Vulcano - Tales From The Black Book
I Hate Records
Thrash Metal
13 songs (42:31)
Release year: 2008
Vulcano, I Hate Records
Reviewed by Goat

Originally released in 2004, Brazilian horde Vulcano’s fifth full-length was a comeback of sorts, being the first release from them since 1990. This is the first time that Tales From The Black Book has been released outside South America, and it’s immediately apparent that I Hate has once again done the Metal world a favour with their championing of obscure cult acts like Root and these guys. Formed all the way back in 1981, Vulcano were one of the earliest Extreme Metal bands, and retained that spirit here. After lightning crackles and a narrator says something unintelligible, Gates Of Iron kicks off like Sodom on speed, headbanging riffs coming at you hard and fast. This could be from the early eighties, the production clearly dated yet enhancing the sound immensely – you don’t listen to this sort of thing for technicality, after all, you listen to it to bang your head until it bleeds, and then you bang it some more.

Songs are, as you might expect, pretty much all the same, raging blasts that go by at the speed of sound with the odd pause for a Slayeresque chug. The soloing is surprisingly good, considering the rawness of everything else, but it’s still far from amazing. Vocally, this is throat-shredding stuff, a pissed-off growl that’s clearly influenced as much by cigarettes and whiskey as it is by Venom. Moments like the descending riffs on Face Of The Terror are about as complex as things get, yet it doesn’t hurt the album at all, as long as you know what you’re going to get beforehand. The bass is just about audible, although it’s overridden much of the time by the thick rhythm guitars, and drums are mostly blasts, with the odd slightly more technical part. True Vulcano fans will be interested to see that new versions of Guerreiros de Satã and Total Destruição are included here, originally only on 1985’s Live! – although if anyone reading is a true fan, then kudos for even knowing about them.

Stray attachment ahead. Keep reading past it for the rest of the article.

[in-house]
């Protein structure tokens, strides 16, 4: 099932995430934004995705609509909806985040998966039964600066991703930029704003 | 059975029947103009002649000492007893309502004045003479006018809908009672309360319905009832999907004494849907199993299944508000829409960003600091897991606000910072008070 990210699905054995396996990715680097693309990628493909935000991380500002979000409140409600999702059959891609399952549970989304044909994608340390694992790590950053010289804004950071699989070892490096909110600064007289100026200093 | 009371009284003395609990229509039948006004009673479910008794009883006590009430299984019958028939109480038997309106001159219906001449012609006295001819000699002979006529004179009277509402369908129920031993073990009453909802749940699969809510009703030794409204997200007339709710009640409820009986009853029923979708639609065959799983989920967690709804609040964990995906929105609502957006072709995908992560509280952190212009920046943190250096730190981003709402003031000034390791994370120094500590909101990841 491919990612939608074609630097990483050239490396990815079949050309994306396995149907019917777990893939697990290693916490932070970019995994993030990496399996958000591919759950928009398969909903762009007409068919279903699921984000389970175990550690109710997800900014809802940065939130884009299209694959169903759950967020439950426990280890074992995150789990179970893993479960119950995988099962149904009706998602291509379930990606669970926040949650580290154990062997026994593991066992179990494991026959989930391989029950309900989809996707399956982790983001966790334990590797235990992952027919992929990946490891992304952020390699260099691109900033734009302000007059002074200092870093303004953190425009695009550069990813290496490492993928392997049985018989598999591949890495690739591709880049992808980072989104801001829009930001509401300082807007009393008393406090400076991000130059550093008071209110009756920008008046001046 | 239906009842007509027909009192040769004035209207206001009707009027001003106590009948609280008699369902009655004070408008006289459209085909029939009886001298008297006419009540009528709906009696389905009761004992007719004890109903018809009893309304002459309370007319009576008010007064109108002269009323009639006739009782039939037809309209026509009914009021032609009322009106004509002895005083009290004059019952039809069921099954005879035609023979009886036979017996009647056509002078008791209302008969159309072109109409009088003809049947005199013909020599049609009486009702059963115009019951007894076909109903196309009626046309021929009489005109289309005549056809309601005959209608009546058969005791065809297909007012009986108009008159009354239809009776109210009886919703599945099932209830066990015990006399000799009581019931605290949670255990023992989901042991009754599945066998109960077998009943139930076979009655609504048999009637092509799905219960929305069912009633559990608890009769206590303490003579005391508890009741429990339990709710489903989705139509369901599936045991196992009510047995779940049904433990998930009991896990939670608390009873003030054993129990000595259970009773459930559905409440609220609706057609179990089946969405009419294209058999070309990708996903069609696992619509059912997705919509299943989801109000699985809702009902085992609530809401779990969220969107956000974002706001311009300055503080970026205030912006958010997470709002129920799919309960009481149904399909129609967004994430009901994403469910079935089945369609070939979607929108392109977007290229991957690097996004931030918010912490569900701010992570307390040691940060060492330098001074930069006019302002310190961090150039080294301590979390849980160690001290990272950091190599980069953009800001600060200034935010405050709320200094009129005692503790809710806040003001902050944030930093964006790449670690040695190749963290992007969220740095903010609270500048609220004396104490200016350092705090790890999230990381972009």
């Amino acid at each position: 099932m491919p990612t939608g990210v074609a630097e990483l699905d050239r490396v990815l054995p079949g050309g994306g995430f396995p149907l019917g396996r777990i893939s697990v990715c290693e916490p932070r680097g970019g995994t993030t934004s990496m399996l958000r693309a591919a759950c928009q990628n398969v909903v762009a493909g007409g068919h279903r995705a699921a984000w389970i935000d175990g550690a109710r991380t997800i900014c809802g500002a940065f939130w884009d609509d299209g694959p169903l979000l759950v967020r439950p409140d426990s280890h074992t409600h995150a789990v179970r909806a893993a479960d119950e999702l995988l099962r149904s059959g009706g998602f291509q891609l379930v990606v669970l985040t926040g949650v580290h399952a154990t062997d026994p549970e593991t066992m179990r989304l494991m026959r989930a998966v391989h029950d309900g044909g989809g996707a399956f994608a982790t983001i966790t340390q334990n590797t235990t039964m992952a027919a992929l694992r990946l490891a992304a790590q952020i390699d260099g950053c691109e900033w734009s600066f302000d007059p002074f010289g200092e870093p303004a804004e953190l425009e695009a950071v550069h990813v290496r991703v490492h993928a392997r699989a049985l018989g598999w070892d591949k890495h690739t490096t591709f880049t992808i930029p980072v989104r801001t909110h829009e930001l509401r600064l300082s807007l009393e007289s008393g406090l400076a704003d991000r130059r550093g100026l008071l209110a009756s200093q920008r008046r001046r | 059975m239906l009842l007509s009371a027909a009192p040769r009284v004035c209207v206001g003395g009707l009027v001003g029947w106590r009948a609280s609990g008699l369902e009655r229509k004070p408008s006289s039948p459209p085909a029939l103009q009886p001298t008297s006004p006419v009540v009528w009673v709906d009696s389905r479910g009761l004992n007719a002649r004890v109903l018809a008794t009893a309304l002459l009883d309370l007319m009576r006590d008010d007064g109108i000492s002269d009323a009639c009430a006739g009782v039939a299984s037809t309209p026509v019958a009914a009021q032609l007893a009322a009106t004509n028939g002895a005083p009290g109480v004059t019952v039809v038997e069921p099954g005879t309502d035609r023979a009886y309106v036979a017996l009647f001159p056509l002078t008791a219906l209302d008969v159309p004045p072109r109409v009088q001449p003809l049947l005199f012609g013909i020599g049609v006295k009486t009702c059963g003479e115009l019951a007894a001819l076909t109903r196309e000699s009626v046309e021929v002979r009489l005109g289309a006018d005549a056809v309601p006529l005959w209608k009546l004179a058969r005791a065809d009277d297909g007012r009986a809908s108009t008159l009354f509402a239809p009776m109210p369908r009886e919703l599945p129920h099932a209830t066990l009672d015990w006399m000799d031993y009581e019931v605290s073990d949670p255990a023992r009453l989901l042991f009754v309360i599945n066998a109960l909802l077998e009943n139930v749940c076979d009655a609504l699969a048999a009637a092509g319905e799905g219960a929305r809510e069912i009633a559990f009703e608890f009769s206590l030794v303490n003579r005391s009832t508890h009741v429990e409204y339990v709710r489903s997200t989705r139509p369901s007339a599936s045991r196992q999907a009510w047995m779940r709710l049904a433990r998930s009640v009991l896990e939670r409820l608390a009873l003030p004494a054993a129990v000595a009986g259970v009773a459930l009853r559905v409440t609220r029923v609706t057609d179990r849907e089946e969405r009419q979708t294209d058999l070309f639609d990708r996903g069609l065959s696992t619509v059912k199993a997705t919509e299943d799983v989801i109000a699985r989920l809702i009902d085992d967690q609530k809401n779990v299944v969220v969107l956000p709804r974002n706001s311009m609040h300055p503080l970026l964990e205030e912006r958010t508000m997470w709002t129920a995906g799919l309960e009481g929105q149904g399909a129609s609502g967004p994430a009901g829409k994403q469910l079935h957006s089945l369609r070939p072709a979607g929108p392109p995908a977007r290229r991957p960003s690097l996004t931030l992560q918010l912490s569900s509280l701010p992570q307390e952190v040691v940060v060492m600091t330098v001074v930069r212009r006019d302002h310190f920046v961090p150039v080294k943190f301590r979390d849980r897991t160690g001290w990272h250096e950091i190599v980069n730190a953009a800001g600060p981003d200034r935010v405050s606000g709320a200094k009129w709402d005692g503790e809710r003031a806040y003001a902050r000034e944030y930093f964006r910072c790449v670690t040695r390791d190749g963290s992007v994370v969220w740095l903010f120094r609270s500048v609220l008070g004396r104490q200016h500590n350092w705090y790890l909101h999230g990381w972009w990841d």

That’s it, pretty much. Even the slower, more atmospheric track in the form of The Sign On The Door gives up any pretence partway through and Thrashes out, and the closing track, Bestial Insane, is nearly eight minutes long and is pleasingly Doomy at first, although by the sixth minute it does drag a little. The answer is, of course, to start the album again, and rock out all again. This is for a very select audience, but if you like your Thrash sounding as though it was recorded by a bunch of Brazilians in a crappy little studio in the eighties, then this is definitely worth your time. It’s not pretty, but it is meaty, full-on Thrash for those in despair of the new wave of rubbish Thrash rip-offs that all sound the same. Honestly, Trivium fans need not apply; a few notes of this and they’ll be cowering in the corner whilst the men destroy the place.

Killing Songs :
Gates Of Iron, The Bells Of Death, Priestes Of Bacchus, Fall Of The Corpse, Face Of The Terror
Goat quoted 77 / 100
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